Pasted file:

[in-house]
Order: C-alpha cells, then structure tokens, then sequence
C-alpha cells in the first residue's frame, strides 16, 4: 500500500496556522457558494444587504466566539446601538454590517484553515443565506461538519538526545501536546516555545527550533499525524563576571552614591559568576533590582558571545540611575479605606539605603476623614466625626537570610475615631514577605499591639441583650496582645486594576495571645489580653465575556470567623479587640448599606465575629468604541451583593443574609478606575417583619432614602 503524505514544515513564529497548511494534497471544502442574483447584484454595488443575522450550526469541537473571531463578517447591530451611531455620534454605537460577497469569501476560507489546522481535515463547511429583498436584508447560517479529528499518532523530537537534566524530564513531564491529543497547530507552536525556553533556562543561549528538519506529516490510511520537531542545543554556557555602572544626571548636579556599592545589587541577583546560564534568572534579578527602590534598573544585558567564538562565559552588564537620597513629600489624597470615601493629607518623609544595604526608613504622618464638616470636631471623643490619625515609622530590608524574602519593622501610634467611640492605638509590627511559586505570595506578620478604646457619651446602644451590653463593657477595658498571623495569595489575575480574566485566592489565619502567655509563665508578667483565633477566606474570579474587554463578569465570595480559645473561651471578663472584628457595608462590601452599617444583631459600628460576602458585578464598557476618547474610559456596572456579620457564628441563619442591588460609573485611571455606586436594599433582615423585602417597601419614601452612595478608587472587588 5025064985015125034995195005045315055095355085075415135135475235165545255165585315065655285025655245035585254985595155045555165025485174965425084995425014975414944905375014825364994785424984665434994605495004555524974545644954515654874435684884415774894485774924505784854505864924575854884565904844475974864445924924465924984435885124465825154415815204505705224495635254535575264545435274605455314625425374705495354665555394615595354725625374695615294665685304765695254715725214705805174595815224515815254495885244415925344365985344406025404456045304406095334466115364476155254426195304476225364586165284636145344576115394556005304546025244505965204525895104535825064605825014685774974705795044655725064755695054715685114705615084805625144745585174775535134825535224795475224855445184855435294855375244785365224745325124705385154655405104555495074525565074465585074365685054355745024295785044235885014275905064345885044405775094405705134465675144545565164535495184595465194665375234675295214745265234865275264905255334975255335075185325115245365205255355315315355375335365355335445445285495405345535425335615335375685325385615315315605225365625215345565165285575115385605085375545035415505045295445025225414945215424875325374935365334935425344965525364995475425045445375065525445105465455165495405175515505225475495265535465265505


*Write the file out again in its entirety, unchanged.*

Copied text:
[in-house]
Order: C-alpha cells, then structure tokens, then sequence
C-alpha cells in the first residue's frame, strides 16, 4: 500500500496556522457558494444587504466566539446601538454590517484553515443565506461538519538526545501536546516555545527550533499525524563576571552614591559568576533590582558571545540611575479605606539605603476623614466625626537570610475615631514577605499591639441583650496582645486594576495571645489580653465575556470567623479587640448599606465575629468604541451583593443574609478606575417583619432614602 503524505514544515513564529497548511494534497471544502442574483447584484454595488443575522450550526469541537473571531463578517447591530451611531455620534454605537460577497469569501476560507489546522481535515463547511429583498436584508447560517479529528499518532523530537537534566524530564513531564491529543497547530507552536525556553533556562543561549528538519506529516490510511520537531542545543554556557555602572544626571548636579556599592545589587541577583546560564534568572534579578527602590534598573544585558567564538562565559552588564537620597513629600489624597470615601493629607518623609544595604526608613504622618464638616470636631471623643490619625515609622530590608524574602519593622501610634467611640492605638509590627511559586505570595506578620478604646457619651446602644451590653463593657477595658498571623495569595489575575480574566485566592489565619502567655509563665508578667483565633477566606474570579474587554463578569465570595480559645473561651471578663472584628457595608462590601452599617444583631459600628460576602458585578464598557476618547474610559456596572456579620457564628441563619442591588460609573485611571455606586436594599433582615423585602417597601419614601452612595478608587472587588 5025064985015125034995195005045315055095355085075415135135475235165545255165585315065655285025655245035585254985595155045555165025485174965425084995425014975414944905375014825364994785424984665434994605495004555524974545644954515654874435684884415774894485774924505784854505864924575854884565904844475974864445924924465924984435885124465825154415815204505705224495635254535575264545435274605455314625425374705495354665555394615595354725625374695615294665685304765695254715725214705805174595815224515815254495885244415925344365985344406025404456045304406095334466115364476155254426195304476225364586165284636145344576115394556005304546025244505965204525895104535825064605825014685774974705795044655725064755695054715685114705615084805625144745585174775535134825535224795475224855445184855435294855375244785365224745325124705385154655405104555495074525565074465585074365685054355745024295785044235885014275905064345885044405775094405705134465675144545565164535495184595465194665375234675295214745265234865275264905255334975255335075185325115245365205255355315315355375335365355335445445285495405345535425335615335375685325385615315315605225365625215345565165285575115385605085375545035415505045295445025225414945215424875325374935365334935425344965525364995475425045445375065525445105465455165495405175515505225475495265535465265505